when a company is downsizing the number of employees in each department. “Usually the CEO or chief financial officer will look at the budgets on a monthly basis and make predictions for the company,” Thomas says, “It’s all financial based.” Thomas says she was laid off because she had the least impact on the department. “In my department I was the lowest person on the totem pole,” Thomas says, “I didn’t report to anybody.” Thomas says layoffs are beneficial to the company because they can cut back on the payroll budget, but it also strains the remaining employees. “There’s an understanding that you want to save your budget by cutting some people,” Thomas says. “But then in the long run that could mean the people left behind have to do more work.” Professor Raymond says downsizing the company’s staff is temporarily beneficial for the company, but damaging for the nation’s financial state. “Manufacturing companies will not produce because no one is buying anything,” Raymond says. “The only person that wins is the business that decreases employment.” Because Smith had already assumed he would lose his job, he altered his spending habits to set aside cushion money. “If I have to start living off the money that I was saving from the compensation I can do that until I get a new job,” Smith says. Paula Levermore, a current international total rewards consultant at Turner Broadcasting Systems and a FAMU alumna, says she changed her spending habits after being laid off from the Deloitte Consulting firm in Atlanta in October 2008. “I was definitely looking at where I was spending money unnecessarily because I didn’t have disposable income anymore,” Levermore says. She says she stopped traveling sporadically, converted to basic cable, and tried to prevent impulse buying to make up for the shortfall. The current state of the economy has many consumers in a static situation, and people are beginning to think inventively. “At FAMU its not just regular students that graduated from high school,” Raymond says, “But older people who leave the job market.” Thomas is now a student at New York University studying for her M.S. in human resources management and development. She says when she was laid off in November 2008 she enrolled in graduate school to become more marketable. Since his layoff, Smith is practicing independent work habits. “Most of my time is spent behind that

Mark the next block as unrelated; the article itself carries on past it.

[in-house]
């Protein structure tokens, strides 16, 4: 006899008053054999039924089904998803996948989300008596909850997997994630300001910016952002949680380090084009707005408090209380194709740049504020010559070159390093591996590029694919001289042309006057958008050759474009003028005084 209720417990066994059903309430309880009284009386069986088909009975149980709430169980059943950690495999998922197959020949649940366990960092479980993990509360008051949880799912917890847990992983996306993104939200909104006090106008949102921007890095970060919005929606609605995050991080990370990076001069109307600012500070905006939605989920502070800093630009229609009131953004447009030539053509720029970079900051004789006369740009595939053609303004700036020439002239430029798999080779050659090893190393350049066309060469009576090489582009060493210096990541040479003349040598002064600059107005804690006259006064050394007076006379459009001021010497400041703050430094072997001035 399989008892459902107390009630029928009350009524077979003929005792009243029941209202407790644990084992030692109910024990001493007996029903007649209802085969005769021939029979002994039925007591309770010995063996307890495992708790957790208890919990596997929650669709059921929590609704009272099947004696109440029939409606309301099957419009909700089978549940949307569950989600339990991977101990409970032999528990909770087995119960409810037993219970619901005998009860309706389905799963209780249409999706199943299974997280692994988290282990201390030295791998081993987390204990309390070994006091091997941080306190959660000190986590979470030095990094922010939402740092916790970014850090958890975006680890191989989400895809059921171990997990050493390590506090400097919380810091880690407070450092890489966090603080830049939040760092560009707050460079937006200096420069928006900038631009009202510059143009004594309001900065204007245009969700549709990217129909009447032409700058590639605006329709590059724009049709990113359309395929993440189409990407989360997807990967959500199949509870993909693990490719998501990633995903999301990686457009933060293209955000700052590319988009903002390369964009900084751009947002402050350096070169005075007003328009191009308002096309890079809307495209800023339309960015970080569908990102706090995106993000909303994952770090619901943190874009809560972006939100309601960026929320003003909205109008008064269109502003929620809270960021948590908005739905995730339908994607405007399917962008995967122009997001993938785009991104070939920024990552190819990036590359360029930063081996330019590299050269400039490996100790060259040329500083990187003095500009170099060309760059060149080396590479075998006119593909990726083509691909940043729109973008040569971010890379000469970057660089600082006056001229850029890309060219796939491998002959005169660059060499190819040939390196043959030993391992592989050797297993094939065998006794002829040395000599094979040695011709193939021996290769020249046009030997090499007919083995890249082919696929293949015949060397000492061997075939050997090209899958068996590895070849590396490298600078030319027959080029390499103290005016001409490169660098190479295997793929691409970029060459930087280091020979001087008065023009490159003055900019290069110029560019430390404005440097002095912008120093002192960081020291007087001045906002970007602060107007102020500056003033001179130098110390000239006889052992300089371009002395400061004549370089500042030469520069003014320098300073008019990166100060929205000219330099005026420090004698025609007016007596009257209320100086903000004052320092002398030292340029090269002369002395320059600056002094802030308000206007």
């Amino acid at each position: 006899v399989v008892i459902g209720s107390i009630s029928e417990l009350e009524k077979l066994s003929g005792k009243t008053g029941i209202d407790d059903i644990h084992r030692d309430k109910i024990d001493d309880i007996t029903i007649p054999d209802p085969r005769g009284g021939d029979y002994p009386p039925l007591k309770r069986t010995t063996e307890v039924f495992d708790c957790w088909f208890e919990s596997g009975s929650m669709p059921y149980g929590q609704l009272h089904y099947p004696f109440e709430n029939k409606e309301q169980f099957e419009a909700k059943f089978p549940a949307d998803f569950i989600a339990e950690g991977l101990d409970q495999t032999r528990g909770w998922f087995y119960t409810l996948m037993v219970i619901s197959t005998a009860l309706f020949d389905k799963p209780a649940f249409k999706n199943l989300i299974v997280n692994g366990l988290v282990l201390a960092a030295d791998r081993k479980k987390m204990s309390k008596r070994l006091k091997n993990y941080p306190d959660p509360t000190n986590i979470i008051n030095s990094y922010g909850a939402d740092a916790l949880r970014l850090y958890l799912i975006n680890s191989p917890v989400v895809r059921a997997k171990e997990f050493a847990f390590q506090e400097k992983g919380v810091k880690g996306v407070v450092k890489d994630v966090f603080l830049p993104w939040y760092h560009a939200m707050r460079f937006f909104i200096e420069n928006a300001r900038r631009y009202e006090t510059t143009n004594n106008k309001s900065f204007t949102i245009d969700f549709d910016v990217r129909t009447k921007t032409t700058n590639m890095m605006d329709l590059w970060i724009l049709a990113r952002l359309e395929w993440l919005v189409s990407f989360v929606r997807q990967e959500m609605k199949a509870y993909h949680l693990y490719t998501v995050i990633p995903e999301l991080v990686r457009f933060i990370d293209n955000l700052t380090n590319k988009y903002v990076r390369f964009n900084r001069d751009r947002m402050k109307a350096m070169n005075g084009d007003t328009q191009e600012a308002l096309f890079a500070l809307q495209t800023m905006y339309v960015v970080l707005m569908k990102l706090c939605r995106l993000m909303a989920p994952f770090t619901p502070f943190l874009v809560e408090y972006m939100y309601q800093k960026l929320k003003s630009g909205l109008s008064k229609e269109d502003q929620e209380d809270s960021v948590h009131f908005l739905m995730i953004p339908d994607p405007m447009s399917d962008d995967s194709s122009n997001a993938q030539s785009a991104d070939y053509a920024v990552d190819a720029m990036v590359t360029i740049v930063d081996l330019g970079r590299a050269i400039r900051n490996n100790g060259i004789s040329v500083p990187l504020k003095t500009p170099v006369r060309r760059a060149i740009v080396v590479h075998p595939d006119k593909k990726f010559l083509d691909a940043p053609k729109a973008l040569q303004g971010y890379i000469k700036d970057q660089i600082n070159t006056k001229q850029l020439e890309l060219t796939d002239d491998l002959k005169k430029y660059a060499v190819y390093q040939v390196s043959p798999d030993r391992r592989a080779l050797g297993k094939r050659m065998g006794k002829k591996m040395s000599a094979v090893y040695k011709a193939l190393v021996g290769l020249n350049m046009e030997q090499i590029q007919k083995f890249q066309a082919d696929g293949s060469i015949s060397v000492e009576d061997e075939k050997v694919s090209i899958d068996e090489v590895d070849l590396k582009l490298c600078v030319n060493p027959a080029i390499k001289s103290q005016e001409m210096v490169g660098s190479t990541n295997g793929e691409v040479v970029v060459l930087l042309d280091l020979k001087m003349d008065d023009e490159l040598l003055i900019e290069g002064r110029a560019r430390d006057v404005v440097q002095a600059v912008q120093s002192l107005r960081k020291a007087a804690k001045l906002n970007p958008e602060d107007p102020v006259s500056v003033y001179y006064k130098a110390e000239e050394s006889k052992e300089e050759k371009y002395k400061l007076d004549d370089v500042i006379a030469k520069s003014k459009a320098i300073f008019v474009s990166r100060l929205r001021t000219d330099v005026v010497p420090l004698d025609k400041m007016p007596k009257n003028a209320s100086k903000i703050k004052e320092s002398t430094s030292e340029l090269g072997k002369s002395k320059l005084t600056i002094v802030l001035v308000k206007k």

computer looking for the next opportunity or following up on a lead,” Smith says. “Every Monday through Thursday my mindset is ‘these are my days’.” Smith says between the hours of 8 a.m. and 5 p.m. he anticipates every anonymous phone number that alerts his phone. He sits in front of his laptop working diligently, as if an imaginary boss could peek into his cubicle at any given moment. His phone alerts an incoming call, and he quickly grabs for his phone. It’s an unidentified number, and instantly he puts his ‘game voice’ on. Smith hits answer and utters with precise diction “Hello, this is Sean Smith speaking.”

You’re Fired! Some of your favorite “you’re fired” moments.

Tia Landry (Sister, Sister) After trusting her twin sister, Tamara, to lock up Rocket Burger, Tia takes the blame and loses her job. Watching Tamara get promoted was the worst part of it all. James Evans (Good Times) James Evans has to stop his son J.J. from enlisting in the military after both of them lost their jobs on the same day. Ron Burgundy (Anchorman) Sticking to the script isn’t always the best thing to do as a San Diego anchorman. Especially when a feisty, feminist reporter is coming for your spot. Frankie (Set it Off) When a neighborhood friend unexpectedly robs the bank where Frankie is employed, she is automatically blamed for “collusion.” Where dey do that at? Craig (Friday) Craig planned to pick up his check and spend it all weekend on frivolous things, but instead of leaving his job with a paycheck he left unemployed. “How do you get fired on your day off?”

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Out of the frying pan into the fire